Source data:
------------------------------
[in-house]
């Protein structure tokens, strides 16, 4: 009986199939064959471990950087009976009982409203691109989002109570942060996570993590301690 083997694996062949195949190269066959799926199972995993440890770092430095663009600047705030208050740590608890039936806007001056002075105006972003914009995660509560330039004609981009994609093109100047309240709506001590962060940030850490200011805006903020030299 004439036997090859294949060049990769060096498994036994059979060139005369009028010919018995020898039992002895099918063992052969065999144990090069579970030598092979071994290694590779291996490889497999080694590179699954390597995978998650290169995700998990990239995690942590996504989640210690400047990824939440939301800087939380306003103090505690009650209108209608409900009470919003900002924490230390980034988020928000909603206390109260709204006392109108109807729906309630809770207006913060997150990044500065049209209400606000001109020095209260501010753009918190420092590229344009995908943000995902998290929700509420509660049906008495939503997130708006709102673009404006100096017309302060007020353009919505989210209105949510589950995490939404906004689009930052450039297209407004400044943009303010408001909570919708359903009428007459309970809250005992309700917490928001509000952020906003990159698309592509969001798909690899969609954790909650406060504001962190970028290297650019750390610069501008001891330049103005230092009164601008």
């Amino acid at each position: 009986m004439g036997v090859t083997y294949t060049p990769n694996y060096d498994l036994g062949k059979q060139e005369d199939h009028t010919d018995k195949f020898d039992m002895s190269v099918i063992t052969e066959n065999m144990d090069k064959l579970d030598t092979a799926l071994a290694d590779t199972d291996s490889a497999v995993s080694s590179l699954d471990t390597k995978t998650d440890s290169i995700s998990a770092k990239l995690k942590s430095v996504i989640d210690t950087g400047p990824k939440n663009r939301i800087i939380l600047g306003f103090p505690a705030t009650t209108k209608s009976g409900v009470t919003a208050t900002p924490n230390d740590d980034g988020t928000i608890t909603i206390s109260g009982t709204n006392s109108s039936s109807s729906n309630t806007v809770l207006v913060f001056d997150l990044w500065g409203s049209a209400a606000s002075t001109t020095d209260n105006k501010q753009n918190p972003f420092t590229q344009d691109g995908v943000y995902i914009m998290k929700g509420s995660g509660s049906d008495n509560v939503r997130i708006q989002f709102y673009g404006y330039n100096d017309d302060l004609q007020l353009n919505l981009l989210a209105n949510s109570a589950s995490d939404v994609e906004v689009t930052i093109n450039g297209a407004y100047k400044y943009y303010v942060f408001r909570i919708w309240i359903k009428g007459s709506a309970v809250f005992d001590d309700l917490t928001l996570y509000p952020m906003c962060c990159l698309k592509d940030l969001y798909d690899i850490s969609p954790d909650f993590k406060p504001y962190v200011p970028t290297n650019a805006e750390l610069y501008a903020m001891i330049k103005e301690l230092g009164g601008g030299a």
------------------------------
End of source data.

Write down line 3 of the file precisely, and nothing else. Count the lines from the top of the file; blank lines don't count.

């Amino acid at each position: 009986m004439g036997v090859t083997y294949t060049p990769n694996y060096d498994l036994g062949k059979q060139e005369d199939h009028t010919d018995k195949f020898d039992m002895s190269v099918i063992t052969e066959n065999m144990d090069k064959l579970d030598t092979a799926l071994a290694d590779t199972d291996s490889a497999v995993s080694s590179l699954d471990t390597k995978t998650d440890s290169i995700s998990a770092k990239l995690k942590s430095v996504i989640d210690t950087g400047p990824k939440n663009r939301i800087i939380l600047g306003f103090p505690a705030t009650t209108k209608s009976g409900v009470t919003a208050t900002p924490n230390d740590d980034g988020t928000i608890t909603i206390s109260g009982t709204n006392s109108s039936s109807s729906n309630t806007v809770l207006v913060f001056d997150l990044w500065g409203s049209a209400a606000s002075t001109t020095d209260n105006k501010q753009n918190p972003f420092t590229q344009d691109g995908v943000y995902i914009m998290k929700g509420s995660g509660s049906d008495n509560v939503r997130i708006q989002f709102y673009g404006y330039n100096d017309d302060l004609q007020l353009n919505l981009l989210a209105n949510s109570a589950s995490d939404v994609e906004v689009t930052i093109n450039g297209a407004y100047k400044y943009y303010v942060f408001r909570i919708w309240i359903k009428g007459s709506a309970v809250f005992d001590d309700l917490t928001l996570y509000p952020m906003c962060c990159l698309k592509d940030l969001y798909d690899i850490s969609p954790d909650f993590k406060p504001y962190v200011p970028t290297n650019a805006e750390l610069y501008a903020m001891i330049k103005e301690l230092g009164g601008g030299a």